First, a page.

Lawmakers are moving to protect U.S. troops’ pay as the clock ticks toward a potential government shutdown this weekend.
“We put provisions not just for active duty, it’s also for [Department of Defense] civilians and contractors, and for Coast Guard, so that they would get a paycheck no matter what happened,” Rep. Jen Kiggans, R-Va., a Navy veteran who is leading the measure in the House, told Fox News Digital in an interview on Wednesday.
“Obviously, we want to not shut the government down and that is something that we are still working hard late into the night to get done,” Kiggans said. “But God forbid that doesn’t happen, we need to have… that reassurance for people, a group of people that I care very passionately about and that the country needs to be prioritizing, and that’s our military.”
Disagreements in the House and Senate over how to proceed with funding the government past the Sept. 30 fiscal year deadline are making lawmakers increasingly concerned about potential fallout.
If the government shuts down without a defense funding bill in place — which has yet to pass in the House or Senate — members of the Armed Forces as well as non-military Pentagon staff will not get paychecks until funding is resolved.
Pentagon spokesperson Sabrina Singh told CNN on Tuesday that over one million troops and non-military personnel could go without pay until the government is funded.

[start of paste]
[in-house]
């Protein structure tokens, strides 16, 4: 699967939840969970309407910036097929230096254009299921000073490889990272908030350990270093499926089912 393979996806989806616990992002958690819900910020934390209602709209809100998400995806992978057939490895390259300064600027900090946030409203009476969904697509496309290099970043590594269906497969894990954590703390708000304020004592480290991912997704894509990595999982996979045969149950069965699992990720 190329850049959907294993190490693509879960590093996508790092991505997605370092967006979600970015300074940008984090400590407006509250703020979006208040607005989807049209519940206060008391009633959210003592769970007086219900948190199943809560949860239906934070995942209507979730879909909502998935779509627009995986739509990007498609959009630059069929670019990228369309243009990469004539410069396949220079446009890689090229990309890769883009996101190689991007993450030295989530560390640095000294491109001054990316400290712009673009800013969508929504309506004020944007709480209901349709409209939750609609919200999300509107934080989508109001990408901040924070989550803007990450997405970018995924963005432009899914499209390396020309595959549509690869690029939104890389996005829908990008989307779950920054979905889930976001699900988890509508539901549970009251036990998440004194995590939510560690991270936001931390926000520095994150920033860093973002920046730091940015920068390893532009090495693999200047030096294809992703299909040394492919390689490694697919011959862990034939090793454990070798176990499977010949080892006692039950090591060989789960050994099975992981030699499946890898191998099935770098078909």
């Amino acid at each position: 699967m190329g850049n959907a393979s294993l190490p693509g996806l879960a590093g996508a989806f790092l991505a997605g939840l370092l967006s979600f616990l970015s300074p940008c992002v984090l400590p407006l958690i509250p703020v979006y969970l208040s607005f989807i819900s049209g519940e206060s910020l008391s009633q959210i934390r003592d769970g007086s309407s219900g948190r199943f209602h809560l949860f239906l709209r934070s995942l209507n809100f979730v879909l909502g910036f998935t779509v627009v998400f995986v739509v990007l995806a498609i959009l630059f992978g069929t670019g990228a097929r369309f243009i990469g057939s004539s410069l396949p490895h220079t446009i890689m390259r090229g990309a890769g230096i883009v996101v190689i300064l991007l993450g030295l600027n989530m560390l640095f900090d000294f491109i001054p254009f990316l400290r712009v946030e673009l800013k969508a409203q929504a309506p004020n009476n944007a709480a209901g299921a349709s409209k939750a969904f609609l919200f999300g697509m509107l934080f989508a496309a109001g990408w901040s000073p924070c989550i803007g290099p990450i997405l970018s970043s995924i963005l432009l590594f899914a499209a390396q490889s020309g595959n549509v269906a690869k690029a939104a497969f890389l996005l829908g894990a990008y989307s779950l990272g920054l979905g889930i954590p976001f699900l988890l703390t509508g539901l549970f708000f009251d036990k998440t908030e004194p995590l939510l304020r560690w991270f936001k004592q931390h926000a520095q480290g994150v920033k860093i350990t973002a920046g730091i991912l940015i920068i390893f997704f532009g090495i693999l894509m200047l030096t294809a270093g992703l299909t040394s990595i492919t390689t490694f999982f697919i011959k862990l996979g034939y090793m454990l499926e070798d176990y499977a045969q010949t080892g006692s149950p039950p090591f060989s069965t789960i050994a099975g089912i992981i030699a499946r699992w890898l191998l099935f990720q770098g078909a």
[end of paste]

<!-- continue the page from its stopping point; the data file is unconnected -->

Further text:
“It’s just becoming almost, I think of it as almost like a political game. And using the military to play a game with that as a political pawn is certainly not right,” Kiggans said.
Kiggans, whose district has a heavy military presence, introduced the bill on Thursday night. It’s since seen bipartisan support and a companion bill introduced in the Senate by Sen. Dan Sullivan, R-Alaska.
But in those six days, Congress has not made much meaningful progress toward averting a shutdown. Asked if she was more worried now than before, Kiggans said bluntly: “It changes every 15 minutes.”
She also signaled that her bill would be a priority for the House if the government did shut down.
“We’re still very, very focused on what we’re doing to ensure that funding doesn’t stop. But if it did, God forbid, yes, we are next in line,” Kiggans said.
The House is expected to vote on multiple spending bills this week, though it’s not certain they have enough support to pass. That includes the defense spending bill, which some hardliners oppose over $300 million allocated to Ukraine among its provisions.
On the eve of a 16-day government shutdown in 2013, lawmakers scrambled to pass legislation to keep troops paid for its duration, according to the Military Times.
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